Better together: Heritage Bank and Stratford State Bank merge, form Partners Bank
By Kris Leonhardt
MARSHFIELD — In October 2016 Heritage Bank and Stratford State Bank announced a “merger of equals” agreement that would eventually form the basis of Partners Bank of Wisconsin.
The banks have a great deal in common. Both were established in their respective communities in 1908, and they maintain similar assets and cultures.
Heritage Bank’s beginnings
Headquartered in Spencer, Heritage Bank was formed in 1908 as Spencer State Bank. Growing steadily over the years, the bank added a branch in Marshfield in 1994.
When it later expanded its Marshfield facilities, the financial institution was renamed Heritage Bank. By the end of 2016, Heritage Bank held $107 million in assets and capital of $12.8 million.
The start of Stratford State Bank
In 1908 the team of Robert Connor, H.L. Klemme, W.F. Goetz, Jacob Wachtl, and Christ Franzen filed a Certificate of Incorporation for Stratford State Bank.
The following year, the land was purchased for a permanent bank building. That building served the bank and its customers for more than 60 years until it became facilities for the village of Stratford. The bank moved to a new building on Highway 97 in Stratford in 1973.
By the end of 2016, Stratford State Bank held $112 million in assets and capital of $14.5 million.
“When we first started talking, prior to Jeff (Lappe, Stratford State Bank president,) taking over as president of Stratford State Bank and prior to myself taking over as president of Heritage Bank, there had been a long history of the banks working together to a certain extent — separate organizations, separate markets but at the same time similar cultures, similar ways of doing business,” said Marty Reinhart, Heritage Bank president. “For a number of years, when we had gotten involved in situations where each bank is subject to a legal lending limit, we can only loan so much (based on size and capital). So if we had a situation that came along — maybe it was a community project that we wanted to support or a large loan relationship that we wanted to bring into the bank — we were limited because of our size.
“We partnered with each other through a document called a participation agreement. That way we could accommodate the loan request.”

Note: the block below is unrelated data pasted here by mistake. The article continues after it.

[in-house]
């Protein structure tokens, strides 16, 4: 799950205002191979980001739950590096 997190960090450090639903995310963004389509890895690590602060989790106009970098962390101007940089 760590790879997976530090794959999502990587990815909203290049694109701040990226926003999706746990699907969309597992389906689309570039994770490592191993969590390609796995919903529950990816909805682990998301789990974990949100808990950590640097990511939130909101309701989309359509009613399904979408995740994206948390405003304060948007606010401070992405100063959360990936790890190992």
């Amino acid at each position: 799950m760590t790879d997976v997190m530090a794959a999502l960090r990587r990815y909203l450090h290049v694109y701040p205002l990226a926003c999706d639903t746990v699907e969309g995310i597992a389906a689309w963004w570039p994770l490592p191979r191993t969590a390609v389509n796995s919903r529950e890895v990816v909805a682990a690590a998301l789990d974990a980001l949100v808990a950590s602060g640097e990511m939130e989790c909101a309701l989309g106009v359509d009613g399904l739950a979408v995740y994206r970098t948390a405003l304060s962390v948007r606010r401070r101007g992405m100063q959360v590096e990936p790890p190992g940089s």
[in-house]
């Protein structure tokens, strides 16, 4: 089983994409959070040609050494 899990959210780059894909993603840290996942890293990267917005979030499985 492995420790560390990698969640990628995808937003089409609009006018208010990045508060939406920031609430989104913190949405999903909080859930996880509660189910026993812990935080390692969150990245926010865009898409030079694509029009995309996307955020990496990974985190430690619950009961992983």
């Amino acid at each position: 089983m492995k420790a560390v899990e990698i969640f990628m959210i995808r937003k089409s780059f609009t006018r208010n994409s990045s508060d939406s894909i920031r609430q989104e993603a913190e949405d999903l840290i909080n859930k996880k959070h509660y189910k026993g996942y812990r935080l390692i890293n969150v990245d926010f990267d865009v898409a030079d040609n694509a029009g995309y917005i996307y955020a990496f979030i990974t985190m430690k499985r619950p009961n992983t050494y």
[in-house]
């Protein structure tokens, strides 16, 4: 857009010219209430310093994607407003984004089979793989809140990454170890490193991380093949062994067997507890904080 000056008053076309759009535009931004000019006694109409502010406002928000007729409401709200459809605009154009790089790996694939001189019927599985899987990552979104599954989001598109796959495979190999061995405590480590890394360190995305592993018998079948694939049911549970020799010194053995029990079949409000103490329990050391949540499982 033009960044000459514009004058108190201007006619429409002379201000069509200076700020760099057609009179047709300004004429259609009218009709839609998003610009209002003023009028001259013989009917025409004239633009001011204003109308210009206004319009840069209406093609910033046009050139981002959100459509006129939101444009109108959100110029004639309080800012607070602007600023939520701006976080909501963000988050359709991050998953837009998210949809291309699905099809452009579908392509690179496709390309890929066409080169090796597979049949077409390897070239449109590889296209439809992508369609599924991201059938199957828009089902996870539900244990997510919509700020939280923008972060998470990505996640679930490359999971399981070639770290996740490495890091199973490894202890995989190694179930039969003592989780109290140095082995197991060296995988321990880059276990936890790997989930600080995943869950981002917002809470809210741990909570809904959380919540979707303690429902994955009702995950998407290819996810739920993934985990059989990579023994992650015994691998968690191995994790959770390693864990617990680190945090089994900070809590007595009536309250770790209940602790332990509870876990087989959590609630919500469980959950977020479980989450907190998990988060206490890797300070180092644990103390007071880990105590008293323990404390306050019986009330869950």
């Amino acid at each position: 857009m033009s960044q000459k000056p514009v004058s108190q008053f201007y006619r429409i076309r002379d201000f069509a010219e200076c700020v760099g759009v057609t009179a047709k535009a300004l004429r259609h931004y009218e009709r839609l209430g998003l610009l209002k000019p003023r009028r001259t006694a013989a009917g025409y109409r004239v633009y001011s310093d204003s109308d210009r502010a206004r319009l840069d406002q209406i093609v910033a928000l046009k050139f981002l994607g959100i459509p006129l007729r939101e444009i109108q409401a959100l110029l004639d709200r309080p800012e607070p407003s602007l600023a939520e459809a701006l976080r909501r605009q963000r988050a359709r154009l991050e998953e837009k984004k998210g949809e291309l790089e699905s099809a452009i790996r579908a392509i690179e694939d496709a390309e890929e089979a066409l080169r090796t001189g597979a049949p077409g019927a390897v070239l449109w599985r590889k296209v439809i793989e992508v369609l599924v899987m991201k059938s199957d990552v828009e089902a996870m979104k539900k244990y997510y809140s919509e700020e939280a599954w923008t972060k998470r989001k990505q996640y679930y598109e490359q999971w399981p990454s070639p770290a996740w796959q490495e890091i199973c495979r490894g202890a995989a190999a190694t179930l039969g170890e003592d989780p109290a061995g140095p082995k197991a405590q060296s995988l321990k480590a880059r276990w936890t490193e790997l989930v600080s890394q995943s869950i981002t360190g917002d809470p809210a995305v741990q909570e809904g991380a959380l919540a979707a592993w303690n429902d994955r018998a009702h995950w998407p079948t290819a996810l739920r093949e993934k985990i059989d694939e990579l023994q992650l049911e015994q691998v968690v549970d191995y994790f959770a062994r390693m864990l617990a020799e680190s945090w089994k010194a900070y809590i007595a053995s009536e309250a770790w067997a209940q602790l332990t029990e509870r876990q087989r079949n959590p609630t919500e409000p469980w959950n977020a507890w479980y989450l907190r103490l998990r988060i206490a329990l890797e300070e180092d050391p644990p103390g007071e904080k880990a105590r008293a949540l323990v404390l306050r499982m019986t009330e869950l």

That set the basis for a working relationship between the two entities.
“Both banks had a desire to grow,” said Reinhart. “So when we started talking about what would be the best way to do that, we kind of looked to each other and said that it would be a natural fit if we could try to make a merger work.”
The initial conversation occurred in October 2015. The holding companies finally merged June 1 of this year with a planned merging of the banks over Father’s Day weekend.
“June 19 will be the first day that we will be open as Partners Bank,” Lappe added.
Following the merger, Partners Bank will have branches in Spencer, Stratford, and Marshfield.
Impact for staff, customers, and community
With the merger, both banks will be able to retain the staff members at each of their locations.
“Everybody is staying,” said Lappe. “Some people are just changing different jobs, kind of a promotion for them. We felt that the employees in a bigger bank will have more advancement opportunities than being in two small banks.”
“There is a tag line that goes along (with the Partners name) that says, ‘Better Together,’ and the ‘Better Together’ is designed to describe that two banks being better together. It’s designed to describe that we feel that we will be better able to work together with our customers, our communities, and so on and so forth,” explained Reinhart.
“One of the things we looked at being a $100 million bank, both banks really are community oriented,” Lappe added. “By going to a bigger bank, let’s say Spencer has something going on this year. Hopefully we will be able to donate more money to Spencer, and let’s say the following year will be Stratford and then Marshfield. … Hopefully as a bigger bank, we will be able to do more for our communities than we could as a smaller institution.”
Reinhart and Lappe said that the signage will not reflect the merger until mid-July.